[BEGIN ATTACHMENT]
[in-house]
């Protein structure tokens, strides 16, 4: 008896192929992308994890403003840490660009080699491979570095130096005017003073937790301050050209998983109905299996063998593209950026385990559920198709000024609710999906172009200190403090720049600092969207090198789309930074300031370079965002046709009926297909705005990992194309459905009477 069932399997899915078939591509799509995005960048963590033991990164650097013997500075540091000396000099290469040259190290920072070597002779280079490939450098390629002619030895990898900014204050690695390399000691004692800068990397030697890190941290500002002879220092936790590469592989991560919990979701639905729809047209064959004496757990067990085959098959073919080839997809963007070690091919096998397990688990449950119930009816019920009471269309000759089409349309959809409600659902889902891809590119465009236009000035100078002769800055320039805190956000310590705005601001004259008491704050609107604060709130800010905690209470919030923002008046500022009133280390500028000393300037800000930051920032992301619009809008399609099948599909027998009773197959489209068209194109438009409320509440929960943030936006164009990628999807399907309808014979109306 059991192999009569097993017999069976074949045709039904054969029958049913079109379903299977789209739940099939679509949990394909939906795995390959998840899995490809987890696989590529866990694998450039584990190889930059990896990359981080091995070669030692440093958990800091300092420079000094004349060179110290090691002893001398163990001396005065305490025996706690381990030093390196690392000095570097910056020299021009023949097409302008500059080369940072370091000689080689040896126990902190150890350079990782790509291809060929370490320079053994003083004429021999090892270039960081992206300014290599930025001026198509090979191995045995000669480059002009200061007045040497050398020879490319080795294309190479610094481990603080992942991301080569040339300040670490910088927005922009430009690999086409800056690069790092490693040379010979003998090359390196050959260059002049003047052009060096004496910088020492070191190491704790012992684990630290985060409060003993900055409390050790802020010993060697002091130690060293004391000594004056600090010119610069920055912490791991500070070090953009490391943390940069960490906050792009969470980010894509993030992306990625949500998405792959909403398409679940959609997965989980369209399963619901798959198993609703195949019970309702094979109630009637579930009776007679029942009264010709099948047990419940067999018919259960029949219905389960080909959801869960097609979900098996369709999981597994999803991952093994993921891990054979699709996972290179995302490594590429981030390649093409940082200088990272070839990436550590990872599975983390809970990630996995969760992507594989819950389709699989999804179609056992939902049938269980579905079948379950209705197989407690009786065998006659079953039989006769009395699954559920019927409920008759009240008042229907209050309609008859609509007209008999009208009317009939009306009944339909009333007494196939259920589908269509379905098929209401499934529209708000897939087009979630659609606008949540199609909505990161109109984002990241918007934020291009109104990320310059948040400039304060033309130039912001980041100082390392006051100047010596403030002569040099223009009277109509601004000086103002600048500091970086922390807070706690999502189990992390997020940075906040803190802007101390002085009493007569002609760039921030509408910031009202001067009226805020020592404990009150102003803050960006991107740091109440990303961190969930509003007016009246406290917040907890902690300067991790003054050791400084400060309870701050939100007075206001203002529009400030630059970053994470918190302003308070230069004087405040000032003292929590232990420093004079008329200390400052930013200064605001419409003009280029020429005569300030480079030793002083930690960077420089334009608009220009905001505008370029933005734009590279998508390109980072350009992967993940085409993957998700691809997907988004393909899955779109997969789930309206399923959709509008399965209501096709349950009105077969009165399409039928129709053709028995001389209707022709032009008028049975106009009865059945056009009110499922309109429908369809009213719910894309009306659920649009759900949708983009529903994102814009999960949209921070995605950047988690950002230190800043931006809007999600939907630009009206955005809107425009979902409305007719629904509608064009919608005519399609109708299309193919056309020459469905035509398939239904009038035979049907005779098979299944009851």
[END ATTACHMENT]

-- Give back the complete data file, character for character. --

[in-house]
């Protein structure tokens, strides 16, 4: 008896192929992308994890403003840490660009080699491979570095130096005017003073937790301050050209998983109905299996063998593209950026385990559920198709000024609710999906172009200190403090720049600092969207090198789309930074300031370079965002046709009926297909705005990992194309459905009477 069932399997899915078939591509799509995005960048963590033991990164650097013997500075540091000396000099290469040259190290920072070597002779280079490939450098390629002619030895990898900014204050690695390399000691004692800068990397030697890190941290500002002879220092936790590469592989991560919990979701639905729809047209064959004496757990067990085959098959073919080839997809963007070690091919096998397990688990449950119930009816019920009471269309000759089409349309959809409600659902889902891809590119465009236009000035100078002769800055320039805190956000310590705005601001004259008491704050609107604060709130800010905690209470919030923002008046500022009133280390500028000393300037800000930051920032992301619009809008399609099948599909027998009773197959489209068209194109438009409320509440929960943030936006164009990628999807399907309808014979109306 059991192999009569097993017999069976074949045709039904054969029958049913079109379903299977789209739940099939679509949990394909939906795995390959998840899995490809987890696989590529866990694998450039584990190889930059990896990359981080091995070669030692440093958990800091300092420079000094004349060179110290090691002893001398163990001396005065305490025996706690381990030093390196690392000095570097910056020299021009023949097409302008500059080369940072370091000689080689040896126990902190150890350079990782790509291809060929370490320079053994003083004429021999090892270039960081992206300014290599930025001026198509090979191995045995000669480059002009200061007045040497050398020879490319080795294309190479610094481990603080992942991301080569040339300040670490910088927005922009430009690999086409800056690069790092490693040379010979003998090359390196050959260059002049003047052009060096004496910088020492070191190491704790012992684990630290985060409060003993900055409390050790802020010993060697002091130690060293004391000594004056600090010119610069920055912490791991500070070090953009490391943390940069960490906050792009969470980010894509993030992306990625949500998405792959909403398409679940959609997965989980369209399963619901798959198993609703195949019970309702094979109630009637579930009776007679029942009264010709099948047990419940067999018919259960029949219905389960080909959801869960097609979900098996369709999981597994999803991952093994993921891990054979699709996972290179995302490594590429981030390649093409940082200088990272070839990436550590990872599975983390809970990630996995969760992507594989819950389709699989999804179609056992939902049938269980579905079948379950209705197989407690009786065998006659079953039989006769009395699954559920019927409920008759009240008042229907209050309609008859609509007209008999009208009317009939009306009944339909009333007494196939259920589908269509379905098929209401499934529209708000897939087009979630659609606008949540199609909505990161109109984002990241918007934020291009109104990320310059948040400039304060033309130039912001980041100082390392006051100047010596403030002569040099223009009277109509601004000086103002600048500091970086922390807070706690999502189990992390997020940075906040803190802007101390002085009493007569002609760039921030509408910031009202001067009226805020020592404990009150102003803050960006991107740091109440990303961190969930509003007016009246406290917040907890902690300067991790003054050791400084400060309870701050939100007075206001203002529009400030630059970053994470918190302003308070230069004087405040000032003292929590232990420093004079008329200390400052930013200064605001419409003009280029020429005569300030480079030793002083930690960077420089334009608009220009905001505008370029933005734009590279998508390109980072350009992967993940085409993957998700691809997907988004393909899955779109997969789930309206399923959709509008399965209501096709349950009105077969009165399409039928129709053709028995001389209707022709032009008028049975106009009865059945056009009110499922309109429908369809009213719910894309009306659920649009759900949708983009529903994102814009999960949209921070995605950047988690950002230190800043931006809007999600939907630009009206955005809107425009979902409305007719629904509608064009919608005519399609109708299309193919056309020459469905035509398939239904009038035979049907005779098979299944009851």